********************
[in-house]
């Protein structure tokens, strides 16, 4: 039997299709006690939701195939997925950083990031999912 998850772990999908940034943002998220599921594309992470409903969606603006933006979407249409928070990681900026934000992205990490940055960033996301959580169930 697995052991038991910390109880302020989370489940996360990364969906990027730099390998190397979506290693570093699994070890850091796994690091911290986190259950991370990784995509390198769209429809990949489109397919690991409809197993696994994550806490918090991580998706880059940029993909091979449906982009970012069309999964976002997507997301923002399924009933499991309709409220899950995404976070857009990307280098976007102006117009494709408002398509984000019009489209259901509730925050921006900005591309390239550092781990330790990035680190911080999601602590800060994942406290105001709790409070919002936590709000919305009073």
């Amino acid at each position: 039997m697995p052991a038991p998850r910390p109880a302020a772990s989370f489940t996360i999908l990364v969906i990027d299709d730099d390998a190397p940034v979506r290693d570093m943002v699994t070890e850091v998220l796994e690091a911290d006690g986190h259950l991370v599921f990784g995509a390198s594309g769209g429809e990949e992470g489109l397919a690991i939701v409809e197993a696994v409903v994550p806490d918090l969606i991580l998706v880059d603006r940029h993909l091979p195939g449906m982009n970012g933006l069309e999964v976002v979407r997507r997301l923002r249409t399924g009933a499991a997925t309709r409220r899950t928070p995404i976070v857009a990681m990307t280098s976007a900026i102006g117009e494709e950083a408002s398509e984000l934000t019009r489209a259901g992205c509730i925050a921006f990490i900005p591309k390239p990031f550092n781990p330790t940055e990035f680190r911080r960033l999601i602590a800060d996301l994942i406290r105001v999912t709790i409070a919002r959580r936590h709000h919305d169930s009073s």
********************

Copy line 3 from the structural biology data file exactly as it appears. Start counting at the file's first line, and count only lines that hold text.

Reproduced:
């Amino acid at each position: 039997m697995p052991a038991p998850r910390p109880a302020a772990s989370f489940t996360i999908l990364v969906i990027d299709d730099d390998a190397p940034v979506r290693d570093m943002v699994t070890e850091v998220l796994e690091a911290d006690g986190h259950l991370v599921f990784g995509a390198s594309g769209g429809e990949e992470g489109l397919a690991i939701v409809e197993a696994v409903v994550p806490d918090l969606i991580l998706v880059d603006r940029h993909l091979p195939g449906m982009n970012g933006l069309e999964v976002v979407r997507r997301l923002r249409t399924g009933a499991a997925t309709r409220r899950t928070p995404i976070v857009a990681m990307t280098s976007a900026i102006g117009e494709e950083a408002s398509e984000l934000t019009r489209a259901g992205c509730i925050a921006f990490i900005p591309k390239p990031f550092n781990p330790t940055e990035f680190r911080r960033l999601i602590a800060d996301l994942i406290r105001v999912t709790i409070a919002r959580r936590h709000h919305d169930s009073s």